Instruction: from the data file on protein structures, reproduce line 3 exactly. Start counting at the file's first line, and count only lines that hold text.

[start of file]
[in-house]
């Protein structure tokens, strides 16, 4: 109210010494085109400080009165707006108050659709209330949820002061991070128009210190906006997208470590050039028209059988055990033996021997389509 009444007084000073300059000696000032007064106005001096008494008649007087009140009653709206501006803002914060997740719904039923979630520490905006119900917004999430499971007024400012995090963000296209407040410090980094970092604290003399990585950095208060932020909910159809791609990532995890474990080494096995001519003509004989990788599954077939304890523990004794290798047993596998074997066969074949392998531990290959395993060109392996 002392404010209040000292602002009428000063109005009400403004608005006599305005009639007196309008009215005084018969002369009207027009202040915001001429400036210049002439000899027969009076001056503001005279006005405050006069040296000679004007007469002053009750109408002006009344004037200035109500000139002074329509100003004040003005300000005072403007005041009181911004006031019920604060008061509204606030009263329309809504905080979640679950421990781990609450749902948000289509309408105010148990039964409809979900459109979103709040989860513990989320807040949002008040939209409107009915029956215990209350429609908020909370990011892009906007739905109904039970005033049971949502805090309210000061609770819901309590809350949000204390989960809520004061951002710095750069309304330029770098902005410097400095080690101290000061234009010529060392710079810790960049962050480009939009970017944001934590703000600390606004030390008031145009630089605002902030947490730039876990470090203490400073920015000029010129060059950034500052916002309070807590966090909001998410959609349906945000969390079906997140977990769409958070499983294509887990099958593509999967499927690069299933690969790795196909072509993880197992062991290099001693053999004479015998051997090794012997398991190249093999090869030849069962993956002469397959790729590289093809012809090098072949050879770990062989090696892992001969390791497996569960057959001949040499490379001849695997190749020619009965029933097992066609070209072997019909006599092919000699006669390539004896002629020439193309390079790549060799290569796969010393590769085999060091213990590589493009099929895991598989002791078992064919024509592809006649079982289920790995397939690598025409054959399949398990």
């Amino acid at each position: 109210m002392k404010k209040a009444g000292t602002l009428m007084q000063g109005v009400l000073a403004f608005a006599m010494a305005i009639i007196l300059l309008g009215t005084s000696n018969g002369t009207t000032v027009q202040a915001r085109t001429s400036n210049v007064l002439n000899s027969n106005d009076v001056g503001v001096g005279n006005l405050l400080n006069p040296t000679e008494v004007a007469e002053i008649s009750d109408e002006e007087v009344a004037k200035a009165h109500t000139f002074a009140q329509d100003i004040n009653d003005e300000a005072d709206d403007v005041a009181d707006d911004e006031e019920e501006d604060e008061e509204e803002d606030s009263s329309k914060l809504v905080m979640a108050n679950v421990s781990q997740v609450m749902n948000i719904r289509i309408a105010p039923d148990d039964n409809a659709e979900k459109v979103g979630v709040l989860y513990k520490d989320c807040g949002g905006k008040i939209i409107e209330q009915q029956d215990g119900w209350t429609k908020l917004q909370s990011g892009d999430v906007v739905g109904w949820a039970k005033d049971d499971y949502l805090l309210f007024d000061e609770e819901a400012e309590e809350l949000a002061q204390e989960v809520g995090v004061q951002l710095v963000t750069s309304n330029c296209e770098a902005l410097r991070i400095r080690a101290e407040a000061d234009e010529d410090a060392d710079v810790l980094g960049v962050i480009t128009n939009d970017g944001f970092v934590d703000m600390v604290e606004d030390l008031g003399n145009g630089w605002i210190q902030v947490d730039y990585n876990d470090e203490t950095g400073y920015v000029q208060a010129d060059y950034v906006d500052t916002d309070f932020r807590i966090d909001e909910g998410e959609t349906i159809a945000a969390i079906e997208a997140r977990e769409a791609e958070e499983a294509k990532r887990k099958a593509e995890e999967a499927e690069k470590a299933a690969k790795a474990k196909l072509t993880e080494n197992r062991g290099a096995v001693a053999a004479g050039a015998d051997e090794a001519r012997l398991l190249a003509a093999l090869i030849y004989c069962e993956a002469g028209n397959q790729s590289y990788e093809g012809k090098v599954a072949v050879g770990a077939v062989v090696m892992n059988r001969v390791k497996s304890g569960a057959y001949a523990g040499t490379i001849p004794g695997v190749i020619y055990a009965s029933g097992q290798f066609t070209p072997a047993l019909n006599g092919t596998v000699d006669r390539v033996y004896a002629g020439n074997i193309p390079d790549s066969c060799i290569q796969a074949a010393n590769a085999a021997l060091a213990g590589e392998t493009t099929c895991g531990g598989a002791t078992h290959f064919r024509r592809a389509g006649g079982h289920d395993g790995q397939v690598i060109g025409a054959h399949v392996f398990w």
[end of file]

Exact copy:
């Amino acid at each position: 109210m002392k404010k209040a009444g000292t602002l009428m007084q000063g109005v009400l000073a403004f608005a006599m010494a305005i009639i007196l300059l309008g009215t005084s000696n018969g002369t009207t000032v027009q202040a915001r085109t001429s400036n210049v007064l002439n000899s027969n106005d009076v001056g503001v001096g005279n006005l405050l400080n006069p040296t000679e008494v004007a007469e002053i008649s009750d109408e002006e007087v009344a004037k200035a009165h109500t000139f002074a009140q329509d100003i004040n009653d003005e300000a005072d709206d403007v005041a009181d707006d911004e006031e019920e501006d604060e008061e509204e803002d606030s009263s329309k914060l809504v905080m979640a108050n679950v421990s781990q997740v609450m749902n948000i719904r289509i309408a105010p039923d148990d039964n409809a659709e979900k459109v979103g979630v709040l989860y513990k520490d989320c807040g949002g905006k008040i939209i409107e209330q009915q029956d215990g119900w209350t429609k908020l917004q909370s990011g892009d999430v906007v739905g109904w949820a039970k005033d049971d499971y949502l805090l309210f007024d000061e609770e819901a400012e309590e809350l949000a002061q204390e989960v809520g995090v004061q951002l710095v963000t750069s309304n330029c296209e770098a902005l410097r991070i400095r080690a101290e407040a000061d234009e010529d410090a060392d710079v810790l980094g960049v962050i480009t128009n939009d970017g944001f970092v934590d703000m600390v604290e606004d030390l008031g003399n145009g630089w605002i210190q902030v947490d730039y990585n876990d470090e203490t950095g400073y920015v000029q208060a010129d060059y950034v906006d500052t916002d309070f932020r807590i966090d909001e909910g998410e959609t349906i159809a945000a969390i079906e997208a997140r977990e769409a791609e958070e499983a294509k990532r887990k099958a593509e995890e999967a499927e690069k470590a299933a690969k790795a474990k196909l072509t993880e080494n197992r062991g290099a096995v001693a053999a004479g050039a015998d051997e090794a001519r012997l398991l190249a003509a093999l090869i030849y004989c069962e993956a002469g028209n397959q790729s590289y990788e093809g012809k090098v599954a072949v050879g770990a077939v062989v090696m892992n059988r001969v390791k497996s304890g569960a057959y001949a523990g040499t490379i001849p004794g695997v190749i020619y055990a009965s029933g097992q290798f066609t070209p072997a047993l019909n006599g092919t596998v000699d006669r390539v033996y004896a002629g020439n074997i193309p390079d790549s066969c060799i290569q796969a074949a010393n590769a085999a021997l060091a213990g590589e392998t493009t099929c895991g531990g598989a002791t078992h290959f064919r024509r592809a389509g006649g079982h289920d395993g790995q397939v690598i060109g025409a054959h399949v392996f398990w």